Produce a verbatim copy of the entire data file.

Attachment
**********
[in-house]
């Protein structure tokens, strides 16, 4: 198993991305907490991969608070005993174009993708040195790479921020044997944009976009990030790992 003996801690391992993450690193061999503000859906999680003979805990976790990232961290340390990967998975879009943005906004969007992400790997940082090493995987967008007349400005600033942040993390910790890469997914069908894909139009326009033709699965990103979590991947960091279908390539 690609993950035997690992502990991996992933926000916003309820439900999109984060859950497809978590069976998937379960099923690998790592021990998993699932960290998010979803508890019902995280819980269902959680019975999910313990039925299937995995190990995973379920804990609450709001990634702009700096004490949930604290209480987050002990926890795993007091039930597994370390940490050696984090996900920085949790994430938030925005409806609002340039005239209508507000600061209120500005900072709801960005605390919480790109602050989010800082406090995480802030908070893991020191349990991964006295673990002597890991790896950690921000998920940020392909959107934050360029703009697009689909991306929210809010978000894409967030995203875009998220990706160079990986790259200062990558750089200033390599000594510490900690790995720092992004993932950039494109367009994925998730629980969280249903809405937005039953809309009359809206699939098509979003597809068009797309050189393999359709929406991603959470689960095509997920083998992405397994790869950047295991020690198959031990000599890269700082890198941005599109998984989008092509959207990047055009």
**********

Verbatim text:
[in-house]
């Protein structure tokens, strides 16, 4: 198993991305907490991969608070005993174009993708040195790479921020044997944009976009990030790992 003996801690391992993450690193061999503000859906999680003979805990976790990232961290340390990967998975879009943005906004969007992400790997940082090493995987967008007349400005600033942040993390910790890469997914069908894909139009326009033709699965990103979590991947960091279908390539 690609993950035997690992502990991996992933926000916003309820439900999109984060859950497809978590069976998937379960099923690998790592021990998993699932960290998010979803508890019902995280819980269902959680019975999910313990039925299937995995190990995973379920804990609450709001990634702009700096004490949930604290209480987050002990926890795993007091039930597994370390940490050696984090996900920085949790994430938030925005409806609002340039005239209508507000600061209120500005900072709801960005605390919480790109602050989010800082406090995480802030908070893991020191349990991964006295673990002597890991790896950690921000998920940020392909959107934050360029703009697009689909991306929210809010978000894409967030995203875009998220990706160079990986790259200062990558750089200033390599000594510490900690790995720092992004993932950039494109367009994925998730629980969280249903809405937005039953809309009359809206699939098509979003597809068009797309050189393999359709929406991603959470689960095509997920083998992405397994790869950047295991020690198959031990000599890269700082890198941005599109998984989008092509959207990047055009």